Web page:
If this rebooted version was released in the 1980’s, it would be considered a parody of horror films and ghosthunting. Over-the-top humor, which will be brought to you by Leslie Jones (who apparently thinks being a loud black woman isn’t a stereotype), that has no degrees, volumes, or tonal builds into funny moments. This reboot really feels like a parody of the original. It has to be, because in no universe does this kind of theme song get approved as the lead song for the reboot of a comedy classic, unless they plan to essentially take a shot at the (more tame) 1984 classic.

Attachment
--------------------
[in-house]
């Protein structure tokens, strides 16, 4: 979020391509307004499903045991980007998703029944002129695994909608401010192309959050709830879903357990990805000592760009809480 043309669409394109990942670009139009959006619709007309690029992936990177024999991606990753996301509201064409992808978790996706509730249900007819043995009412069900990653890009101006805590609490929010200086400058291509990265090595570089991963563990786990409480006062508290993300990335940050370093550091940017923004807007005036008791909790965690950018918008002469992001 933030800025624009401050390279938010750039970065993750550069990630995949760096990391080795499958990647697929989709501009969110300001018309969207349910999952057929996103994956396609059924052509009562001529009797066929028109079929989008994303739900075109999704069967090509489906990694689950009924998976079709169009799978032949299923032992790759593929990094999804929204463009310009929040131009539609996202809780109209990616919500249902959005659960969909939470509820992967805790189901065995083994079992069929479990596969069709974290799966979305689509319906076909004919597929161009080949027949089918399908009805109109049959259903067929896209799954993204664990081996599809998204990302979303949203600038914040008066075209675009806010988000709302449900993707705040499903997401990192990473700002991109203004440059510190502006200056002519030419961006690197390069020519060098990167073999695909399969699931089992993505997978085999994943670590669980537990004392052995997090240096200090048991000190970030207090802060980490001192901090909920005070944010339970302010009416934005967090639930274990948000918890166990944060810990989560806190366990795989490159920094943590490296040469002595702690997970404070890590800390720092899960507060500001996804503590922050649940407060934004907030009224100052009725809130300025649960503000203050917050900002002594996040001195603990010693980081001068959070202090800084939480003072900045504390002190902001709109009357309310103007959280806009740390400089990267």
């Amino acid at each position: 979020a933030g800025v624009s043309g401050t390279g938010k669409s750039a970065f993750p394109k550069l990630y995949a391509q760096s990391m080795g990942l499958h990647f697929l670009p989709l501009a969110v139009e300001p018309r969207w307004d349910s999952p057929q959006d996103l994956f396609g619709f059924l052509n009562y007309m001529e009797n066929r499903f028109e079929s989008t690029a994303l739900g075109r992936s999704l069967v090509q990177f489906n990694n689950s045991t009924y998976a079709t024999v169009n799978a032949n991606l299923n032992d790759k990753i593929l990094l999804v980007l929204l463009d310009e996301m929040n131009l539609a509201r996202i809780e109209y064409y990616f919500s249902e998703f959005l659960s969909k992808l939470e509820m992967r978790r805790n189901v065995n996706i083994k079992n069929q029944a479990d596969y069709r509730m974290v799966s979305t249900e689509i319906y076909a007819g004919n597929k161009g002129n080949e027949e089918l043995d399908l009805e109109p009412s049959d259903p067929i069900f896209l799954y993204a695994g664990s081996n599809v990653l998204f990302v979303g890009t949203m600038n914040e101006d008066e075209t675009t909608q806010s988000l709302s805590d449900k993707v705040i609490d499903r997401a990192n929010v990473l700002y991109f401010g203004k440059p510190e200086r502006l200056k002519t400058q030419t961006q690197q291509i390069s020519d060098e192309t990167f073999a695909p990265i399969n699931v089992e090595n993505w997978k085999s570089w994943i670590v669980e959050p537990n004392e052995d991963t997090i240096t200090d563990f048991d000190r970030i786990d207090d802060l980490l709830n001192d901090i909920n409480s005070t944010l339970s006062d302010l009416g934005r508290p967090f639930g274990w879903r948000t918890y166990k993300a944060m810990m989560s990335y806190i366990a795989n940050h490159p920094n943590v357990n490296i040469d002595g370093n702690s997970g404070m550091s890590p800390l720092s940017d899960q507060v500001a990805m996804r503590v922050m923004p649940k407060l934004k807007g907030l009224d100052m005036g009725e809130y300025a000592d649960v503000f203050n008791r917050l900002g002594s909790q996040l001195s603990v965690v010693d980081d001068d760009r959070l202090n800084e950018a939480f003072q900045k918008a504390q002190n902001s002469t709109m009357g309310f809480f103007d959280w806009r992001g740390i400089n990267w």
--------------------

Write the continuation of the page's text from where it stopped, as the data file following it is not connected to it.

At this point, this lazy theme song (along with scenes in the trailer that imply duplication of scenes from the classic) show what we’ve known all along. Columbia Pictures isn’t hoping to make a good film, they want to profit off an established franchise. A third Ghostbusters was in development hell, until Harold Ramis (known better as Dr. Egon Spengler in the original two films) died. This is when the studio greenlit another Ghostbusters film. The cast is assembled, and in no time, Paul Feig signs on as director. I should point out he is known for parody-like films like Spy and The Heat. These films take female characters and put them in male typical roles, usually serving to point out that women can do whatever men can do. That’s great, but we already knew that.